As outlined in my last blog, “The Sponsorship Series: An Introduction,” sponsorship can be key to workplace advancement, especially for women. Realizing the value in acquiring sponsorship is the first step to reaping the benefits.
Why You Need a Sponsor
Whether you’re an entrepreneur or work for a larger company, sponsorship can impact the trajectory of your career. Research on sponsorship’s effectiveness is still emerging, but current studies are showing promise.
Since 2010, the Center for Talent Innovation (CTI) has tracked the “sponsor effect” via four comprehensive U.S.-based and global studies. The results clearly indicate that sponsorship — not mentorship — is the means of power transfer in the workplace. A Catalyst analysis also found that sponsorship is the key to advancing high performers.
When a leader in your workplace believes in your talent and potential, they can essentially open doors for you. When push comes to shove, you need someone to advocate for you when you’re not in the room. A good sponsor takes on this role, which can provide opportunities for advancement.
Even several corporations are realizing the overall value of sponsorship. For example, Intel, Cisco, Morgan Stanley and Deloitte all recently launched programs that connect senior leaders with high-potential employees. The sponsorship program at American Express has had incredible success, with 10/20 female participants earning a higher role within a year.
To stay ahead in your field, sponsorship is one trend you should not ignore.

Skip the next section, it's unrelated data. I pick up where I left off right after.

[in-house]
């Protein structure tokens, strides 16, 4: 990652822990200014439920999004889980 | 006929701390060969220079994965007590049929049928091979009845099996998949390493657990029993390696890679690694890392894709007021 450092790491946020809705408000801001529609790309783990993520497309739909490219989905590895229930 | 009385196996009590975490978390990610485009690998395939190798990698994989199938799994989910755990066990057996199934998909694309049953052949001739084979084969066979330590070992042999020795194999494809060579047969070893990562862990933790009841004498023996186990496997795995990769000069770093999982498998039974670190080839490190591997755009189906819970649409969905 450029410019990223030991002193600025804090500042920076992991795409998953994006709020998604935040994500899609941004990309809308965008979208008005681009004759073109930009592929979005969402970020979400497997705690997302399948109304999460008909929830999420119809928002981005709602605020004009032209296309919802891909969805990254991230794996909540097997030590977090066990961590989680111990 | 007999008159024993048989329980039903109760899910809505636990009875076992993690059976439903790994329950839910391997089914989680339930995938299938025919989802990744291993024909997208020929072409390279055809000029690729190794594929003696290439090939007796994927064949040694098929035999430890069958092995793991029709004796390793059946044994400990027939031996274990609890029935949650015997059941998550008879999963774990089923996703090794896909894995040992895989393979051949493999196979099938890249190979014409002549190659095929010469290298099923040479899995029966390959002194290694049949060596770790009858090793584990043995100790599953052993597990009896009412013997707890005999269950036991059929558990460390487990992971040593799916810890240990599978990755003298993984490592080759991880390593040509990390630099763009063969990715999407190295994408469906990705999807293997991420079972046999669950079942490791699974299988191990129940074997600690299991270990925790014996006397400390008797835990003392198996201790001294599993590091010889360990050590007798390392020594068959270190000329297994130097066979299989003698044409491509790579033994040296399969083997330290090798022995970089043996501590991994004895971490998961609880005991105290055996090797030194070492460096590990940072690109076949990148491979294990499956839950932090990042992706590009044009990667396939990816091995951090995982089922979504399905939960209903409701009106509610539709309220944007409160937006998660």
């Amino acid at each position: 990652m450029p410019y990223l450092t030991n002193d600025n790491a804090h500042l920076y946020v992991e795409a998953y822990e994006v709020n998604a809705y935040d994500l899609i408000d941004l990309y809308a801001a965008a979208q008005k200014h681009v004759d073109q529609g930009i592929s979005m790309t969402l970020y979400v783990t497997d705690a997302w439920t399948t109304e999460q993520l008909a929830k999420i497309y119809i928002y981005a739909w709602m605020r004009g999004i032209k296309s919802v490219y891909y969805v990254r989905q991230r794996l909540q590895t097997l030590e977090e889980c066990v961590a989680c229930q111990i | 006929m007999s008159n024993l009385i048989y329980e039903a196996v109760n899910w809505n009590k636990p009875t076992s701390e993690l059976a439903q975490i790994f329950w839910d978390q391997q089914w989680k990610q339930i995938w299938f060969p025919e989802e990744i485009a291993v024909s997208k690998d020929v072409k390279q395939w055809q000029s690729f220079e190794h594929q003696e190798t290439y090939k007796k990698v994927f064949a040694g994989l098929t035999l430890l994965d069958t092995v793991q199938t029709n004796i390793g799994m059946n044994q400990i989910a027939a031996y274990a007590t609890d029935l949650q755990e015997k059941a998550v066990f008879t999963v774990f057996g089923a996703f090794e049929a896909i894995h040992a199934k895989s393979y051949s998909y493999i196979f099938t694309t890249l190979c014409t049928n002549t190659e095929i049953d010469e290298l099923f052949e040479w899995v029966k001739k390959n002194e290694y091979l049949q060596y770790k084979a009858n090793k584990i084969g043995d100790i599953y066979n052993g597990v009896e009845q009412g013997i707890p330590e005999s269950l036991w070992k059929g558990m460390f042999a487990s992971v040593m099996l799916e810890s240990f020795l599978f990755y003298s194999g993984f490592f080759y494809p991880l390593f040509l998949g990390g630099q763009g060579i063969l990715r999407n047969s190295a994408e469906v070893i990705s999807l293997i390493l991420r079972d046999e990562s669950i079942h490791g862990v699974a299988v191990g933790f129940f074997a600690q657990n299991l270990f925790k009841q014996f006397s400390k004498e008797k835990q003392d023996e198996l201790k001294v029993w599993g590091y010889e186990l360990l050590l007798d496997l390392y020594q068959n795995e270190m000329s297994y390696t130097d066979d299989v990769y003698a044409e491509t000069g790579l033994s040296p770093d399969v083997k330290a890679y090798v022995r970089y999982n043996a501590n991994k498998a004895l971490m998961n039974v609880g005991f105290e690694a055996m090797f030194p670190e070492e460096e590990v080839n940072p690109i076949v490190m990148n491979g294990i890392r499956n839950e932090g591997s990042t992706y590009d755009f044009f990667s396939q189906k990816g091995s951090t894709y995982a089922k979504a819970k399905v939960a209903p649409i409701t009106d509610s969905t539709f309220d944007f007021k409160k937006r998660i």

Consequences of Lacking Sponsorship
If you lack a sponsor in your workplace, it could negatively impact the progression of your career. It’s no secret that women aren’t equally represented in leadership positions. This is partially because of exclusion form the most influential networks of an organization. Sponsorship is an important factor in breaking through that glass ceiling.
Part of CTI’s research indicated that 70% or men and 68% of women with sponsorship felt they were progressing through the ranks at a satisfactory pace, while only 57% of their unsponsored peers felt the same way. The results are even more impressive from the perspective of working moms, 85% of whom felt sponsorship was positively impacting their career trajectory. These numbers indicate that those without sponsorship are having greater difficulty advancing in their careers.
Now that you know the value of sponsorship for your career, you’re probably curious about steps you should take to attract an executive sponsor.
The next blog in the my Sponsorship Series will focus on earning sponsorship, including the behaviors and skills you should develop throughout the course of your career. Stay tuned!